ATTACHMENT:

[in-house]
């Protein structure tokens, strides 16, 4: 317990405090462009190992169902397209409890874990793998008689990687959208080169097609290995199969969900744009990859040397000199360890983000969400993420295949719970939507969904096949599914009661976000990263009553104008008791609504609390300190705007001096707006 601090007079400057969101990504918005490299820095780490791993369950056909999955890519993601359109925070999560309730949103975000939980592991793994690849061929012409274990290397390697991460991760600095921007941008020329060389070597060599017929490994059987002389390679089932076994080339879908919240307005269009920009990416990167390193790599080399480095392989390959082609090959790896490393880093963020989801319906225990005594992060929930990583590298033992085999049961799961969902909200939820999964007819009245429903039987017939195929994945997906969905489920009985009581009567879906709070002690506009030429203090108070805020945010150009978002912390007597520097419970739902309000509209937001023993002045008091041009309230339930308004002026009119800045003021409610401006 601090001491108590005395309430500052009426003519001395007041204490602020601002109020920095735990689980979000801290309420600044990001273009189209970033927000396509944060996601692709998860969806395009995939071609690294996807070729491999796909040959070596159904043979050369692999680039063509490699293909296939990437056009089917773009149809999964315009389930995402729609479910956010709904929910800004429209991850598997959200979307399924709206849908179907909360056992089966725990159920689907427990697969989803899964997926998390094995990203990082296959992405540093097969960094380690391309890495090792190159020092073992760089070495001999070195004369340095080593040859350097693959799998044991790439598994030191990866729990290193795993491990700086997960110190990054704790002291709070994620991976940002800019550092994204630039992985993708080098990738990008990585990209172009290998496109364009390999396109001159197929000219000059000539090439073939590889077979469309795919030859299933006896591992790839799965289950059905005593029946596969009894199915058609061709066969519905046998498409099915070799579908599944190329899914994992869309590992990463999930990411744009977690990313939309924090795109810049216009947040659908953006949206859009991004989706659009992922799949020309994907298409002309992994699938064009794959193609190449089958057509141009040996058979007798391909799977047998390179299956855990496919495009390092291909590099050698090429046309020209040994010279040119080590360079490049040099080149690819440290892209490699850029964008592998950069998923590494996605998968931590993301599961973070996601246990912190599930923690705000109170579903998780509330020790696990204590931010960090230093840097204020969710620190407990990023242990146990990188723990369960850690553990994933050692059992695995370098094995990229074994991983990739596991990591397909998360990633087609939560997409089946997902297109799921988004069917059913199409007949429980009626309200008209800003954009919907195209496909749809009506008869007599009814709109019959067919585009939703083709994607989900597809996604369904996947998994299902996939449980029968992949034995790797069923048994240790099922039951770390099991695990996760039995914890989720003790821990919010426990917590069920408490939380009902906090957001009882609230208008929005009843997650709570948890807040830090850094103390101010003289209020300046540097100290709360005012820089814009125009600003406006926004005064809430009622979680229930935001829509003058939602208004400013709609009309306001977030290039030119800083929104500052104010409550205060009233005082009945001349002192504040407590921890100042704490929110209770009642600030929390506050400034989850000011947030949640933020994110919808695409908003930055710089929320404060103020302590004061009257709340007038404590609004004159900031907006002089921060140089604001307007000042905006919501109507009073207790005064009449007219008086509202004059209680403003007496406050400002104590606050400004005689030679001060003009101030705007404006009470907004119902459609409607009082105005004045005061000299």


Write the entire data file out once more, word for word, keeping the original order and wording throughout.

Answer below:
[in-house]
């Protein structure tokens, strides 16, 4: 317990405090462009190992169902397209409890874990793998008689990687959208080169097609290995199969969900744009990859040397000199360890983000969400993420295949719970939507969904096949599914009661976000990263009553104008008791609504609390300190705007001096707006 601090007079400057969101990504918005490299820095780490791993369950056909999955890519993601359109925070999560309730949103975000939980592991793994690849061929012409274990290397390697991460991760600095921007941008020329060389070597060599017929490994059987002389390679089932076994080339879908919240307005269009920009990416990167390193790599080399480095392989390959082609090959790896490393880093963020989801319906225990005594992060929930990583590298033992085999049961799961969902909200939820999964007819009245429903039987017939195929994945997906969905489920009985009581009567879906709070002690506009030429203090108070805020945010150009978002912390007597520097419970739902309000509209937001023993002045008091041009309230339930308004002026009119800045003021409610401006 601090001491108590005395309430500052009426003519001395007041204490602020601002109020920095735990689980979000801290309420600044990001273009189209970033927000396509944060996601692709998860969806395009995939071609690294996807070729491999796909040959070596159904043979050369692999680039063509490699293909296939990437056009089917773009149809999964315009389930995402729609479910956010709904929910800004429209991850598997959200979307399924709206849908179907909360056992089966725990159920689907427990697969989803899964997926998390094995990203990082296959992405540093097969960094380690391309890495090792190159020092073992760089070495001999070195004369340095080593040859350097693959799998044991790439598994030191990866729990290193795993491990700086997960110190990054704790002291709070994620991976940002800019550092994204630039992985993708080098990738990008990585990209172009290998496109364009390999396109001159197929000219000059000539090439073939590889077979469309795919030859299933006896591992790839799965289950059905005593029946596969009894199915058609061709066969519905046998498409099915070799579908599944190329899914994992869309590992990463999930990411744009977690990313939309924090795109810049216009947040659908953006949206859009991004989706659009992922799949020309994907298409002309992994699938064009794959193609190449089958057509141009040996058979007798391909799977047998390179299956855990496919495009390092291909590099050698090429046309020209040994010279040119080590360079490049040099080149690819440290892209490699850029964008592998950069998923590494996605998968931590993301599961973070996601246990912190599930923690705000109170579903998780509330020790696990204590931010960090230093840097204020969710620190407990990023242990146990990188723990369960850690553990994933050692059992695995370098094995990229074994991983990739596991990591397909998360990633087609939560997409089946997902297109799921988004069917059913199409007949429980009626309200008209800003954009919907195209496909749809009506008869007599009814709109019959067919585009939703083709994607989900597809996604369904996947998994299902996939449980029968992949034995790797069923048994240790099922039951770390099991695990996760039995914890989720003790821990919010426990917590069920408490939380009902906090957001009882609230208008929005009843997650709570948890807040830090850094103390101010003289209020300046540097100290709360005012820089814009125009600003406006926004005064809430009622979680229930935001829509003058939602208004400013709609009309306001977030290039030119800083929104500052104010409550205060009233005082009945001349002192504040407590921890100042704490929110209770009642600030929390506050400034989850000011947030949640933020994110919808695409908003930055710089929320404060103020302590004061009257709340007038404590609004004159900031907006002089921060140089604001307007000042905006919501109507009073207790005064009449007219008086509202004059209680403003007496406050400002104590606050400004005689030679001060003009101030705007404006009470907004119902459609409607009082105005004045005061000299």